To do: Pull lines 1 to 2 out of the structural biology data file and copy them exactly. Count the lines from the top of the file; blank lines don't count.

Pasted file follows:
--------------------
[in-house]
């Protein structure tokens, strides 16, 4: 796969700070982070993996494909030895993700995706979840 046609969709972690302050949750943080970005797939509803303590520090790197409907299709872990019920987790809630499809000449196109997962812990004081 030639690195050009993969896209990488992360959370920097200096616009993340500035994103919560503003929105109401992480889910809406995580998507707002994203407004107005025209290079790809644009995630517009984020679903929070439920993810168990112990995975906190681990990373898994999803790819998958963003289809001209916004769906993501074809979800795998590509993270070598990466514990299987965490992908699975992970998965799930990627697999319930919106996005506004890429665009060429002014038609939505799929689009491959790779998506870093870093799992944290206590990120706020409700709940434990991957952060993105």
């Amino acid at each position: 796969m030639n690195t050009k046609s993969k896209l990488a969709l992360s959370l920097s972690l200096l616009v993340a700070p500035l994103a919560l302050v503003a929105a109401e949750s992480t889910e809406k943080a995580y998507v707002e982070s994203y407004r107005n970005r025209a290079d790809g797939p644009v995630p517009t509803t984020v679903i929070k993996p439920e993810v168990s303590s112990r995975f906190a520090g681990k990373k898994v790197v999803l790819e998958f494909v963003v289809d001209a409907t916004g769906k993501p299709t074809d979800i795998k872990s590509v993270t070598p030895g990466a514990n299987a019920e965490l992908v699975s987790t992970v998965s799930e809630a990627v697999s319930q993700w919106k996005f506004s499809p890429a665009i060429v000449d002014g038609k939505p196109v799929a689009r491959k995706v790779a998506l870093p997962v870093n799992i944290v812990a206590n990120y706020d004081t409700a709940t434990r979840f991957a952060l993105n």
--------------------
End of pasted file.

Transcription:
[in-house]
């Protein structure tokens, strides 16, 4: 796969700070982070993996494909030895993700995706979840 046609969709972690302050949750943080970005797939509803303590520090790197409907299709872990019920987790809630499809000449196109997962812990004081 030639690195050009993969896209990488992360959370920097200096616009993340500035994103919560503003929105109401992480889910809406995580998507707002994203407004107005025209290079790809644009995630517009984020679903929070439920993810168990112990995975906190681990990373898994999803790819998958963003289809001209916004769906993501074809979800795998590509993270070598990466514990299987965490992908699975992970998965799930990627697999319930919106996005506004890429665009060429002014038609939505799929689009491959790779998506870093870093799992944290206590990120706020409700709940434990991957952060993105």